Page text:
After two years of working for a city agency (HRA) I firmly believed super-agencies were a flop. Besides the fact that a great deal of poverty money went to exorbitant salaries, the programs they fostered were disasters. The people themselves never had a chance at curing their own plight. The liberal establishment became caterers to the poor. They knew what was best. As Mailer said: “If I were black I would find it my duty to steal from the federal government.” But he added: “A man is more apt to steal from an abstraction than from neighbors.” Breslin, with his usual economy, said: “All we managed to do was make a mess out of their lives. Let them handle it themselves.”
Besides this, I felt the old style New Deal programs gave the blacks and Puerto Ricans a built-in excuse not to excel. It’s too easy to blame the federal government, City Hall, the establishment, for lack of progress. With control of their own lives they would either bring a renaissance in America life, or end up like the rest of us — mediocrities with a great deal of shit in our blood. The choice would be theirs and the liberals for once could stop going through life breast-beating mea culpas.
But the thing that intrigued me about Mailer was that he carried the idea of community control to its smallest unit — man itself. When someone suggested the idea of replacing the water in toilets with chemicals to remove the waste, Mailer refused, noting that mans is losing contact with himself and “should be able to smell his own shit.” Programs for the poor were repugnant to him because they place man in slots negating his chance: “to forge the destiny of his soul.” In short, he is still naive enough to think our soul possesses the grace to manage our own lives.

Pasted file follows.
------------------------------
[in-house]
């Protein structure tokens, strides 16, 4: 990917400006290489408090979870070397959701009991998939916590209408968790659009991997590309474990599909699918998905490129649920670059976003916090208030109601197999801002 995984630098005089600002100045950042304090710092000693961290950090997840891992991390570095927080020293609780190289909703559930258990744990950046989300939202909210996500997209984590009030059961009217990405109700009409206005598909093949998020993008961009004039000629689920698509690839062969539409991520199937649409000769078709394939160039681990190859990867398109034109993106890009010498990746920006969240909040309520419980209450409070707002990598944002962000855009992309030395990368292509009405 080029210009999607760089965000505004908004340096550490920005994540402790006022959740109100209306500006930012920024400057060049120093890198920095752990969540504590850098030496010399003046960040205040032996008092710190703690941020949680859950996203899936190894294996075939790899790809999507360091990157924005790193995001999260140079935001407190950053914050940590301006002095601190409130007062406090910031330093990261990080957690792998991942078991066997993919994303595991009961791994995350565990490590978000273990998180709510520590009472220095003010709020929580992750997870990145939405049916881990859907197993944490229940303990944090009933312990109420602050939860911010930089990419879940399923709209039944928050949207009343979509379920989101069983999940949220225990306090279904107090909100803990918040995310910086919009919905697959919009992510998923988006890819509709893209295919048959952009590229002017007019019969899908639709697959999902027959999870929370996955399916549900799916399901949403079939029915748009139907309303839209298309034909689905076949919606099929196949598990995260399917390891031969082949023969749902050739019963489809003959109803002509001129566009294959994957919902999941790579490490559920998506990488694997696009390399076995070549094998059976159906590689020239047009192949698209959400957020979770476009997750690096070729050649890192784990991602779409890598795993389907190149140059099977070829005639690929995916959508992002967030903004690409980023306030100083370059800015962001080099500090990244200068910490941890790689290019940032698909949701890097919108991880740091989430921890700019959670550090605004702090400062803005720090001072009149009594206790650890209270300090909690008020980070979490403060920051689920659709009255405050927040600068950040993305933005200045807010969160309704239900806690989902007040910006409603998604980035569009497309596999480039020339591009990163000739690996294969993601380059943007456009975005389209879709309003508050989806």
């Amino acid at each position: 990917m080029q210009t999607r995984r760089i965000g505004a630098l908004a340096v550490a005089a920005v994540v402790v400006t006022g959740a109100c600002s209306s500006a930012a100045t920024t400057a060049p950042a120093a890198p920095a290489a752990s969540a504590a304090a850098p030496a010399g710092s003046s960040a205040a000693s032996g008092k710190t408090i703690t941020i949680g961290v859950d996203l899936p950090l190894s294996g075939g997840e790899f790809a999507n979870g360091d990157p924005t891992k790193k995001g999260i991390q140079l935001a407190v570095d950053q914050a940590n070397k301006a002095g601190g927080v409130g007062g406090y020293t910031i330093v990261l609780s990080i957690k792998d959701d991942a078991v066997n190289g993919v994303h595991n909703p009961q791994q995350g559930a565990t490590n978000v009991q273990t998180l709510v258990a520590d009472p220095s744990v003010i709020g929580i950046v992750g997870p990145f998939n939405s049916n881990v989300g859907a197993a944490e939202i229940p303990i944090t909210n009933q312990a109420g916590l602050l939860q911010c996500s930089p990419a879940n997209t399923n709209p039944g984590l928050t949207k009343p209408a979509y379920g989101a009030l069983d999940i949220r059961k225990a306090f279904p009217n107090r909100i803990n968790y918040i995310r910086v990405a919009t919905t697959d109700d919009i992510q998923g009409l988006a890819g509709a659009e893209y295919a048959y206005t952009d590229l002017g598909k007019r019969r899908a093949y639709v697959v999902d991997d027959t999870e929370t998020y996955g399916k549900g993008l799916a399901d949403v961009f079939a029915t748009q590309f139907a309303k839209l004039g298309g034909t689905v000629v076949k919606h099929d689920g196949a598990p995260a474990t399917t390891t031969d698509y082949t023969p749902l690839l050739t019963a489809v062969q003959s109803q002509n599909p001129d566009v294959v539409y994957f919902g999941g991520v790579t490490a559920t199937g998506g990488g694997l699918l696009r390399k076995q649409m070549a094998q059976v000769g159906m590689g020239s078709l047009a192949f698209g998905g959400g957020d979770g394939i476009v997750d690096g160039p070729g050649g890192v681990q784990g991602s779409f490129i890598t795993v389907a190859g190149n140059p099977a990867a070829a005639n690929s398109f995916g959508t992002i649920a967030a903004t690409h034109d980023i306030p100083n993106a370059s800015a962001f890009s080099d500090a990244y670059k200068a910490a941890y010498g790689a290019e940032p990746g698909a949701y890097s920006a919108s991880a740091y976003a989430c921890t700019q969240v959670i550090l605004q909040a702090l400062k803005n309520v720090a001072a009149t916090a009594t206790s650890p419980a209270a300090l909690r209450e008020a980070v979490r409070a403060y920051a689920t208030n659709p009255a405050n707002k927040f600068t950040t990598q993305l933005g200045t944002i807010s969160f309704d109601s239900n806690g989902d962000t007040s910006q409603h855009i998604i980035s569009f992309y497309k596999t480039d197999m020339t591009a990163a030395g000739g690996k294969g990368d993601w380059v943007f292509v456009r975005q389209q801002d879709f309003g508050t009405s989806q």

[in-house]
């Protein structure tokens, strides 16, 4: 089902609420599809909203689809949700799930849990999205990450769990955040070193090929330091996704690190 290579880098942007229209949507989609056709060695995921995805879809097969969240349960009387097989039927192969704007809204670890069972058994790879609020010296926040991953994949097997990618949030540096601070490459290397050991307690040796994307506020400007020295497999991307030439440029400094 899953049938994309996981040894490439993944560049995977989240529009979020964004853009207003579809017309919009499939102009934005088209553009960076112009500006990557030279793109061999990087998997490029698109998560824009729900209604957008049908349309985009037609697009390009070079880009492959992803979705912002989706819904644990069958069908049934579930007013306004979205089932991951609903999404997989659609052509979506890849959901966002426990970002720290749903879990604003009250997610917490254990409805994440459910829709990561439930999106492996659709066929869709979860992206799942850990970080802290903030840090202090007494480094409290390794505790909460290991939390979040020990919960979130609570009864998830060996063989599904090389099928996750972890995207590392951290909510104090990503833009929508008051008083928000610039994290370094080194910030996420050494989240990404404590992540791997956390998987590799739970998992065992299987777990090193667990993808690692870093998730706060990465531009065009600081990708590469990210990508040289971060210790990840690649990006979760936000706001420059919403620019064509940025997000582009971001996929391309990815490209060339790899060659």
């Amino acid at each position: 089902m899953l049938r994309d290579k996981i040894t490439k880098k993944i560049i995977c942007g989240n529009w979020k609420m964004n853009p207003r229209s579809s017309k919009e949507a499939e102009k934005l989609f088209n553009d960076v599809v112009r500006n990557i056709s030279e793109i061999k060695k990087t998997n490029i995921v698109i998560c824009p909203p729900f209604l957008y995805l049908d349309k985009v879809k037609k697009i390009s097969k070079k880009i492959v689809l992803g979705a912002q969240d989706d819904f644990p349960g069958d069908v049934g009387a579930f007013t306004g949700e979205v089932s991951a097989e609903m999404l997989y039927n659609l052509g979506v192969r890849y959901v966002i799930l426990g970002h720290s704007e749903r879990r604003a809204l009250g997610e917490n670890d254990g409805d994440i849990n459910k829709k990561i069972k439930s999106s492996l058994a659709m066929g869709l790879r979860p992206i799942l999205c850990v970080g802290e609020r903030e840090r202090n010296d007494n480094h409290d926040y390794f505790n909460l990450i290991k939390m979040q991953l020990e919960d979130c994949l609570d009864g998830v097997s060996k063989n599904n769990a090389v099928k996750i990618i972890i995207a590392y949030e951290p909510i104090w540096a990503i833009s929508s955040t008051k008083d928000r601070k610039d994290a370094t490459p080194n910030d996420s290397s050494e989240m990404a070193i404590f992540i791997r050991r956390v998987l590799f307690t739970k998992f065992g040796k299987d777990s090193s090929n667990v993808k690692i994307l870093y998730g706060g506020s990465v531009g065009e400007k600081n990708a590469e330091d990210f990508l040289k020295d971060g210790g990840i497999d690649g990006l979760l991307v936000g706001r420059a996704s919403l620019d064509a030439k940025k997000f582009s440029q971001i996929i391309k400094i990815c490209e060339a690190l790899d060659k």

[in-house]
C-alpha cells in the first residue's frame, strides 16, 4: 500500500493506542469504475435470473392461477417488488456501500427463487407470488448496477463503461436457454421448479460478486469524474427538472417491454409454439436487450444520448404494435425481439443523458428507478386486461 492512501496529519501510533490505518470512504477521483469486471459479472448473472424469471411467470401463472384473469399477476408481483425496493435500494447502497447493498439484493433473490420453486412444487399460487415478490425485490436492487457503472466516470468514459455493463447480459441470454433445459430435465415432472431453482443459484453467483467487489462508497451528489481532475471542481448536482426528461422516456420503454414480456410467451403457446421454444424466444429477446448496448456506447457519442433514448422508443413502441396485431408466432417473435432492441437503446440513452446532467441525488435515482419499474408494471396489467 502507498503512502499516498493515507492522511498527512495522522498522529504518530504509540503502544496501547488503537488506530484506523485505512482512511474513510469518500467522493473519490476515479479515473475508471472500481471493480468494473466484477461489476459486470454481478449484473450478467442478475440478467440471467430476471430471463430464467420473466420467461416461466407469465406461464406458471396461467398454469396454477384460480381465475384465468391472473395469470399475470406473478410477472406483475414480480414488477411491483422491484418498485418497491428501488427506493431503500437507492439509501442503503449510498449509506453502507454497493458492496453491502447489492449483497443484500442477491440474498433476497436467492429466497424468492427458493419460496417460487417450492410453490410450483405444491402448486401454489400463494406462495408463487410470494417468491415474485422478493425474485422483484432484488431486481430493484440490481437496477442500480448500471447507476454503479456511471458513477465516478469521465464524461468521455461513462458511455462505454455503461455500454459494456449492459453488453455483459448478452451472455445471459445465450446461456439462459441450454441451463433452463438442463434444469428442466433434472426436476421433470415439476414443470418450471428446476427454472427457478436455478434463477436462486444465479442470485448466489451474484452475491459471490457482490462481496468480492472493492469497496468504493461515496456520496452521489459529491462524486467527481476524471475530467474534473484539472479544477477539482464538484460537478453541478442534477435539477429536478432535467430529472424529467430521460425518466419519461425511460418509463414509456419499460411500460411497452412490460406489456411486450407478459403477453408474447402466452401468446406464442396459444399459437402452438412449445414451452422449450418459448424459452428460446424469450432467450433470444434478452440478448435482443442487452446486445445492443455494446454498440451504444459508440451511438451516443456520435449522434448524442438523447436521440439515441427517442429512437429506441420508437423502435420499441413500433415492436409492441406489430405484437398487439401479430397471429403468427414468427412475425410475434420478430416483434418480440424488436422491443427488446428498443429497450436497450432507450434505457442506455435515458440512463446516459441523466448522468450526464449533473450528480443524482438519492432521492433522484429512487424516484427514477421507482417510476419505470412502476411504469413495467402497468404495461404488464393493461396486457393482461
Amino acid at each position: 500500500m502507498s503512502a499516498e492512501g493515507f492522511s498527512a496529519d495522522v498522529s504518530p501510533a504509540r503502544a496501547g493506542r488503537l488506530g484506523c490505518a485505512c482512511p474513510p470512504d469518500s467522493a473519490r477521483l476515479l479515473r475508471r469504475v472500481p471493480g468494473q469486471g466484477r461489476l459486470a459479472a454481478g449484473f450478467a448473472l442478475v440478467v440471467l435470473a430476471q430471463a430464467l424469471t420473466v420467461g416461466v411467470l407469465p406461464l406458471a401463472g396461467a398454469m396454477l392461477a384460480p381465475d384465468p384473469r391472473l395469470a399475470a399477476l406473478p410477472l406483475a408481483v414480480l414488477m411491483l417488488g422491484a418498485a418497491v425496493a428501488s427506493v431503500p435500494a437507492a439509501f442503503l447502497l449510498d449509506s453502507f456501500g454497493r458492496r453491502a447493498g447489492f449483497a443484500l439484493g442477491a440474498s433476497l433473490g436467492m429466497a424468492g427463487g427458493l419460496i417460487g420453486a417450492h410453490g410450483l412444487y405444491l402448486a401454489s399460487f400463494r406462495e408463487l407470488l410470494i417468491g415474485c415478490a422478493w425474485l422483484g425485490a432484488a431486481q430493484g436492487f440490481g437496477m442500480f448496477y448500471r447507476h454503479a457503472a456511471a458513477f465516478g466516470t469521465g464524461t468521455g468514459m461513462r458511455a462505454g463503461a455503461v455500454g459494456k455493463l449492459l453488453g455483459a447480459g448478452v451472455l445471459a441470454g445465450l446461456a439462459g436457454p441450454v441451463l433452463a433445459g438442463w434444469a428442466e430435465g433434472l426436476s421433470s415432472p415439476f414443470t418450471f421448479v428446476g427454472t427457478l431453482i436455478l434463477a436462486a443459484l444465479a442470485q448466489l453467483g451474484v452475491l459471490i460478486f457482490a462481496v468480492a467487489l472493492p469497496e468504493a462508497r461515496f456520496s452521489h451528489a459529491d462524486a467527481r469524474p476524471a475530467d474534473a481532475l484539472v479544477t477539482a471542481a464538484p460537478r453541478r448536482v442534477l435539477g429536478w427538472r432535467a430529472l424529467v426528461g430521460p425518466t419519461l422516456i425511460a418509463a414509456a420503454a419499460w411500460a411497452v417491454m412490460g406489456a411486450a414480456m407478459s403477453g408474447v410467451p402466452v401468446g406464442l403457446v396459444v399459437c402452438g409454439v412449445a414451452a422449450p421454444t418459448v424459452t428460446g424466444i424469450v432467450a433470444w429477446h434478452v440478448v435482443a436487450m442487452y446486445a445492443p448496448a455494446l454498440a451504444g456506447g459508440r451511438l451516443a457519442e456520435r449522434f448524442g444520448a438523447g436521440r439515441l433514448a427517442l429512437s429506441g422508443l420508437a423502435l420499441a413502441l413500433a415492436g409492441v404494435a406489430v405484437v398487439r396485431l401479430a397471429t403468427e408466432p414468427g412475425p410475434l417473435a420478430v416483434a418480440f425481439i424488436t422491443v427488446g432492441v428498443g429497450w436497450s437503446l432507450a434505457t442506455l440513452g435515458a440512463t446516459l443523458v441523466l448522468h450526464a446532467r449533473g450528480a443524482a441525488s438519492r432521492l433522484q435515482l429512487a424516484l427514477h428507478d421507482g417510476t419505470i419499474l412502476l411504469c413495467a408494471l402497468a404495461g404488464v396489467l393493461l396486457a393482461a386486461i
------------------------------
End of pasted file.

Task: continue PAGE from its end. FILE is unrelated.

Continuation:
And any candidate who believes that the act of love still can produce a noble result should be given high preference over those who collectively view us as: the middle class, the poor, the disenfranchised, and the establishment. So individually every New Yorker has a chance at a magnificent gamble.
Let’s throw out the dull caterers and vote the rascals in.
[Each weekday morning, we post an excerpt from another issue of the Voice, going in order from our oldest archives. Visit our Clip Job archive page to see excerpts back to 1956.]